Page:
It’s Invasive Species Awareness Week! The Snake River Fund wants our community to be aware of the threat of aquatic invasive species on our watershed.
Aquatic invasive species are organisms that are not native and cause significant harm to an ecosystem when introduced. Harmful impacts can occur to municipal water supplies, recreation, agriculture, aquaculture, and other commercial activities.
Aquatic invasive species including amphibians, crustaceans, fish, plants, and mollusks are currently present in Wyoming, most notably the New Zealand mudsnail and Asian clam, which are present in Wyoming in Yellowstone National Park, and in the Bighorn, Shoshone and Snake rivers. They were also found in Fish Creek last year. These species cause problems and need to be controlled. New Zealand mud snails can also live outside of water for up to 24 hours or on a damp surface for 50 days. This means they can survive between boat or fishing trips by hiding in a crevice in your boat or a fold in your waders.
The other most significant known threat to Wyoming is from zebra and quagga mussels based on their proximity and demonstrated impacts in neighboring states. The Zebra/Quagga Mussel are widespread throughout the United States, most notably in neighboring Colorado and Utah. Invasive zebra and quagga mussels have not been found in Wyoming and we want to keep it that way. They are transported in water on boats as microscopic larvae or attached to the hull, motor, or other hard surface of a boat.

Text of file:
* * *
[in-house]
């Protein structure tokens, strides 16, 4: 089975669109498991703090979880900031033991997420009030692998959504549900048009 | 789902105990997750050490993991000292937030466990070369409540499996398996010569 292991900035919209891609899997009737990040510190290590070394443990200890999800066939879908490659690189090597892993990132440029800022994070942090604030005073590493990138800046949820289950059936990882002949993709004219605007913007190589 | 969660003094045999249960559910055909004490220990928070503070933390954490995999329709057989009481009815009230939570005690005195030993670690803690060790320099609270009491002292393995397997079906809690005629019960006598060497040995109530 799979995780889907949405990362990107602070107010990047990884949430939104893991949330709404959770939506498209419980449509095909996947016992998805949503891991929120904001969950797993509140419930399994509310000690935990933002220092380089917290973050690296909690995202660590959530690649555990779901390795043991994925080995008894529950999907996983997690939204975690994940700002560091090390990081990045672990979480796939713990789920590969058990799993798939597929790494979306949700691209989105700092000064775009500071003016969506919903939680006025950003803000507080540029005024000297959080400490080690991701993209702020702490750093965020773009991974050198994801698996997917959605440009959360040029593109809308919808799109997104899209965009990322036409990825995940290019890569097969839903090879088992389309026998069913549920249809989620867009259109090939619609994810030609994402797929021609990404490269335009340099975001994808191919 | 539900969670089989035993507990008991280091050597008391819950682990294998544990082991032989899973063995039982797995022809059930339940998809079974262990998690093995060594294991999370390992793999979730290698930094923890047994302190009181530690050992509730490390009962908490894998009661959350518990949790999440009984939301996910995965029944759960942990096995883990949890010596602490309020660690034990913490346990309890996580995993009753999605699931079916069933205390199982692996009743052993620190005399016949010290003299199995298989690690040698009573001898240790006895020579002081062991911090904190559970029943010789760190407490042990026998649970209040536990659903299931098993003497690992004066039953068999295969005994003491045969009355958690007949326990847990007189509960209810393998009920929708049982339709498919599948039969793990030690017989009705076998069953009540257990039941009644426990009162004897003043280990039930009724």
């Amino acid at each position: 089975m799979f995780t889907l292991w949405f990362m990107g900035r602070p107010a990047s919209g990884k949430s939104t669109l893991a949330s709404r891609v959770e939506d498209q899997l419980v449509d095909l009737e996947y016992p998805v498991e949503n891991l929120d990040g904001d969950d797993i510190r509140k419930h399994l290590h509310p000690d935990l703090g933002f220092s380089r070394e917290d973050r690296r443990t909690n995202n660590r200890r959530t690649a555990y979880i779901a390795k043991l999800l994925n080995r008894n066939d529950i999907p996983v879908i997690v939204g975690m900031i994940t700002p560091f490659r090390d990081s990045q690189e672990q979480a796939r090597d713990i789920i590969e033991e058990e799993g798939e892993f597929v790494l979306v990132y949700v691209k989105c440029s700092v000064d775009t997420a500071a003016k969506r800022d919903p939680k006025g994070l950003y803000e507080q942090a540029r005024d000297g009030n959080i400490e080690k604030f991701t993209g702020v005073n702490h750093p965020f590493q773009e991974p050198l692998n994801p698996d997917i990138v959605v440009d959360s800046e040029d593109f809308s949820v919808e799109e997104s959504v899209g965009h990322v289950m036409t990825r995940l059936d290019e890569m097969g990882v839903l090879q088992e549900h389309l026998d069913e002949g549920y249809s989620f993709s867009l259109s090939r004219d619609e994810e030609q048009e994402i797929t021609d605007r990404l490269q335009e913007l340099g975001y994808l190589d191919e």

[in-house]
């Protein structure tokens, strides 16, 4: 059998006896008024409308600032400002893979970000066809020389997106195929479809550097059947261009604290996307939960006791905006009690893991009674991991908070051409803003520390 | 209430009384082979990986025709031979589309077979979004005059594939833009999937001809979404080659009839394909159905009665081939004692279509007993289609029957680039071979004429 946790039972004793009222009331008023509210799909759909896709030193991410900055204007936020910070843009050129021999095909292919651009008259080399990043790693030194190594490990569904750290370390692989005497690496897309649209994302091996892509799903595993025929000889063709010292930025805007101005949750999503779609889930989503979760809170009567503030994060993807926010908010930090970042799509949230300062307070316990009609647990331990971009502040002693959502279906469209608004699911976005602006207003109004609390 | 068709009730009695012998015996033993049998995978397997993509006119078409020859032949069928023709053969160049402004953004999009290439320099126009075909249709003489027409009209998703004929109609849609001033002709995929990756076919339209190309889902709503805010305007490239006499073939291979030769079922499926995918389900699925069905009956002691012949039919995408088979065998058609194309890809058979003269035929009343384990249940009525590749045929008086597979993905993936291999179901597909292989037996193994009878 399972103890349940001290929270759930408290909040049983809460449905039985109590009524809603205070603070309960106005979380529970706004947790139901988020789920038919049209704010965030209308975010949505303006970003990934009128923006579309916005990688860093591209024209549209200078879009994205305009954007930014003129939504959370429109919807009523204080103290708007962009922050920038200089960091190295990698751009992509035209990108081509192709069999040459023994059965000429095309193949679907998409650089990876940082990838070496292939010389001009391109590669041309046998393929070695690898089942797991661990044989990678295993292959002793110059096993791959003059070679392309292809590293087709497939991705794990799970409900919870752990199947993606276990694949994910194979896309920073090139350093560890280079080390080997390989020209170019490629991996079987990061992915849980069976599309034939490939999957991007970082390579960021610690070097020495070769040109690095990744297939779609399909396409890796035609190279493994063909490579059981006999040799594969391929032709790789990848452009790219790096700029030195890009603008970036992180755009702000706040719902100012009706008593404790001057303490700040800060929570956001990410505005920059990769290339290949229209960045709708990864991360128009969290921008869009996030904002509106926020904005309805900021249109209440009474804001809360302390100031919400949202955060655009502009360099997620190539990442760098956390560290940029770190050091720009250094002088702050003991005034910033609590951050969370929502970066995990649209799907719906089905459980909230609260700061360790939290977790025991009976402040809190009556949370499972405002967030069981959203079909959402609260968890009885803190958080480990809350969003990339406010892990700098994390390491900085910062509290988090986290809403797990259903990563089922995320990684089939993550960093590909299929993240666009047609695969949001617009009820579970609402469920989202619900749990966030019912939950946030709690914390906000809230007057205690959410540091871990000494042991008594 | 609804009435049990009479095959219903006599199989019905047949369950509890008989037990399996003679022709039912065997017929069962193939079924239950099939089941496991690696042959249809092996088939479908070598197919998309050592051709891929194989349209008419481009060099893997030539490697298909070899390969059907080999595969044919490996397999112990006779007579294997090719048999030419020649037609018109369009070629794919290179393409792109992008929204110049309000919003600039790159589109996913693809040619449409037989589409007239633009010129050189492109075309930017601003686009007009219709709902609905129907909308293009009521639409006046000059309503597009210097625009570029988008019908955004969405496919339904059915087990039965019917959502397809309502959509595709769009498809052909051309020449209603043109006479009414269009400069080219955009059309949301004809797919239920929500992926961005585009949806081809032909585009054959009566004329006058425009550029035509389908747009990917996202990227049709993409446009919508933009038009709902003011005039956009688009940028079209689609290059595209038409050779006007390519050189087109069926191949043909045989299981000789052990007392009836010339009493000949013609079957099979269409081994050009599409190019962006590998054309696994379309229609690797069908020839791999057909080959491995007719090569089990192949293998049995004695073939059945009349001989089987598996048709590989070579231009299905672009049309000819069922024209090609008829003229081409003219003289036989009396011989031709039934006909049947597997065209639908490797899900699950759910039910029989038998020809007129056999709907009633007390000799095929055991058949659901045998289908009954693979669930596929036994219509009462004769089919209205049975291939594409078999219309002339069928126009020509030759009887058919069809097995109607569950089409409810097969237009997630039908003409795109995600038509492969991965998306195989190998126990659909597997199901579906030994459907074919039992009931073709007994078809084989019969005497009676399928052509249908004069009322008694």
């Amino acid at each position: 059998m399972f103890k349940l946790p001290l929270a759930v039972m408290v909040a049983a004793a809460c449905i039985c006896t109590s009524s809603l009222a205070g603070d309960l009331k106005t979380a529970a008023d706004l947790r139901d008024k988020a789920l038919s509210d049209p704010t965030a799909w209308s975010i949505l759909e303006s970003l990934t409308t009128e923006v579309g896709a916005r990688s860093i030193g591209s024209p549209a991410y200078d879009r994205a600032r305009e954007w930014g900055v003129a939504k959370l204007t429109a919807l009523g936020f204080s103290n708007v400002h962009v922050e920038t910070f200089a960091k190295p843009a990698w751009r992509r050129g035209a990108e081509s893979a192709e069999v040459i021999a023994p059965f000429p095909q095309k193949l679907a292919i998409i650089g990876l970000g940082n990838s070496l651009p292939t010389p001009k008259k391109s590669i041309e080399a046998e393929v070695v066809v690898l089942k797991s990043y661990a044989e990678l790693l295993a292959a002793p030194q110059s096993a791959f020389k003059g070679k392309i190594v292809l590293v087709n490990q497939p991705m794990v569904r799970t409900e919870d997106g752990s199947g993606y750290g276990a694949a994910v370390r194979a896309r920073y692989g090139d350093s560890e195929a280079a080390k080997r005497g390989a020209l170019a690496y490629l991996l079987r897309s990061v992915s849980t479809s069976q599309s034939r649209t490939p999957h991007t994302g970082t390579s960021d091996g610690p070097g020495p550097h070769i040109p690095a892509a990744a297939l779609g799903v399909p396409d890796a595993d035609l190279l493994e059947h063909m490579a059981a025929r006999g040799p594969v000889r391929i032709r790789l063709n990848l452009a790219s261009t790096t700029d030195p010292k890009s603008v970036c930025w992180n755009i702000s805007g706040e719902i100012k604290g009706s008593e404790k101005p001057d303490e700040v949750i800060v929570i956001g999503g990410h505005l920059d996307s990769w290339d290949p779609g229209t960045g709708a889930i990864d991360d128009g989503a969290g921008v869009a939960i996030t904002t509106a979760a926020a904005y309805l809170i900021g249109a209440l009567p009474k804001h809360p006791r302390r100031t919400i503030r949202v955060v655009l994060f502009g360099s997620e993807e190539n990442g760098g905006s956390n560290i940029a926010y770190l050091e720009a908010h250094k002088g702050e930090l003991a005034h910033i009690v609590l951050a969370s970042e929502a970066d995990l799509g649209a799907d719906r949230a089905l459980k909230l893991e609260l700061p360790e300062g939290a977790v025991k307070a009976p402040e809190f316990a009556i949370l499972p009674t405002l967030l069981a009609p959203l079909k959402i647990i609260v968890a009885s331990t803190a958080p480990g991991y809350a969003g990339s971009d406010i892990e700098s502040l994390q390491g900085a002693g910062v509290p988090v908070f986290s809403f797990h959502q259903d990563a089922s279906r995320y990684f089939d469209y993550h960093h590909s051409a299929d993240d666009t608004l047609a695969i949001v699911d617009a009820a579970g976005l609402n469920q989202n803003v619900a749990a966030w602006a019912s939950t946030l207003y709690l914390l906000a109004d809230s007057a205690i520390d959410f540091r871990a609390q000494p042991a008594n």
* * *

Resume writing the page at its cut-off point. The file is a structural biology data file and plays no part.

The best prevention to stop the threat is to DRAIN, CLEAN, DRY!
1. DRAIN all water from your boat including the motor, bilge, live well, and ballast areas.
2. CLEAN all mud, plants and debris from your boat. The plants can be invasive and mud and plants can also harbor other Aquatic Invasive Species.
3. DRY your boat well before using it in another water. We recommend drying it for at least 5 days in the hot summer, 18 days in the spring or fall, or 3 days in the winter when temperatures are freezing.